Audubon's veterinarian, Deb Sheaffer reports that the injured hawk is making good progress. His prognosis is still guarded but he is much more alert today and the eye shows reduced uveitus (swelling and irritation to the middle layer of the eye). It will be sometime before we are able to determine to what degree the eye has been permanently impaired.
Hawks can see up to eight times better than humans. This is what allows them to be such effective hunters. Their eyes are tremendous in proportion to the size of their skulls when compared to humans---if human eyes were as large as hawks relative to our skulls they would be close to the size of tennis balls.
Besides a high level of visual acuteness, hawks also have some other neat adaptations. There is a bony shelf that runs above the eyes called the superciliary ridge. Biologists believe that this bony structure serves to shade the eye from sun glare and also serves a protective function. Hawks also have a third eyelid called the nictitating membrane. This membrane is transparent and serves to clean and moisten the eye almost like a windshield wiper while the hawk is in flight.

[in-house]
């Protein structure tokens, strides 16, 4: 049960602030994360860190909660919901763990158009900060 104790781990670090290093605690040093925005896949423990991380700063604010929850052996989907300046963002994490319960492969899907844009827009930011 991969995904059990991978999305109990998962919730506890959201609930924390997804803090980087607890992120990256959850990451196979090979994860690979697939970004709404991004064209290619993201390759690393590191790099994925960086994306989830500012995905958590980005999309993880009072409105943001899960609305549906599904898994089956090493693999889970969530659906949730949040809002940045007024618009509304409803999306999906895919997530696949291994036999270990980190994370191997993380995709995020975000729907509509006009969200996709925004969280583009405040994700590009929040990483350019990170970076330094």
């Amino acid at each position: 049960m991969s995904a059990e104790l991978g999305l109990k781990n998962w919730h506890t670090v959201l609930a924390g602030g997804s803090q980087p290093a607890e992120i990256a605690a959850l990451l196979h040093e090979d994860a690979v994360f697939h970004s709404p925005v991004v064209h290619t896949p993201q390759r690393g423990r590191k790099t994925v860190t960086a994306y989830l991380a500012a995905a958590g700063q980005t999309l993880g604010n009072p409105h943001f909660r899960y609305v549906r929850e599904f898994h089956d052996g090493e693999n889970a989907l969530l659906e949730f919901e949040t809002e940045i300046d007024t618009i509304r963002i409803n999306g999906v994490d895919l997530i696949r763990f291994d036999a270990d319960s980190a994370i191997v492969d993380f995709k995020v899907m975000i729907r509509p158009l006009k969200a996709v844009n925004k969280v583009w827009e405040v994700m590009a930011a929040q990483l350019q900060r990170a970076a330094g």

Many folks have wondered what will happen to the red-tail if in fact it turns out to not be releasable. Right now our only focus is on release. We don't even contemplate other scenarios until all release options have been exhausted. Our rehab center treats about 3000 wild animals each year, including 200-300 birds of prey, with the objective of setting them free back in the wild. If birds are not releasable we do have some permanent non-releasable educational birds at our facility. We also place non-releasable birds at other facilities, zoos, nature centers, etc. There is an extensive process that we go through to make sure that the bird is adaptable to life in captivity and that an appropriate facility is available. However we will cross that bridge when we come to it...Personally I hate seeing wild birds in cages. Hopefully we will put this one back in the sky.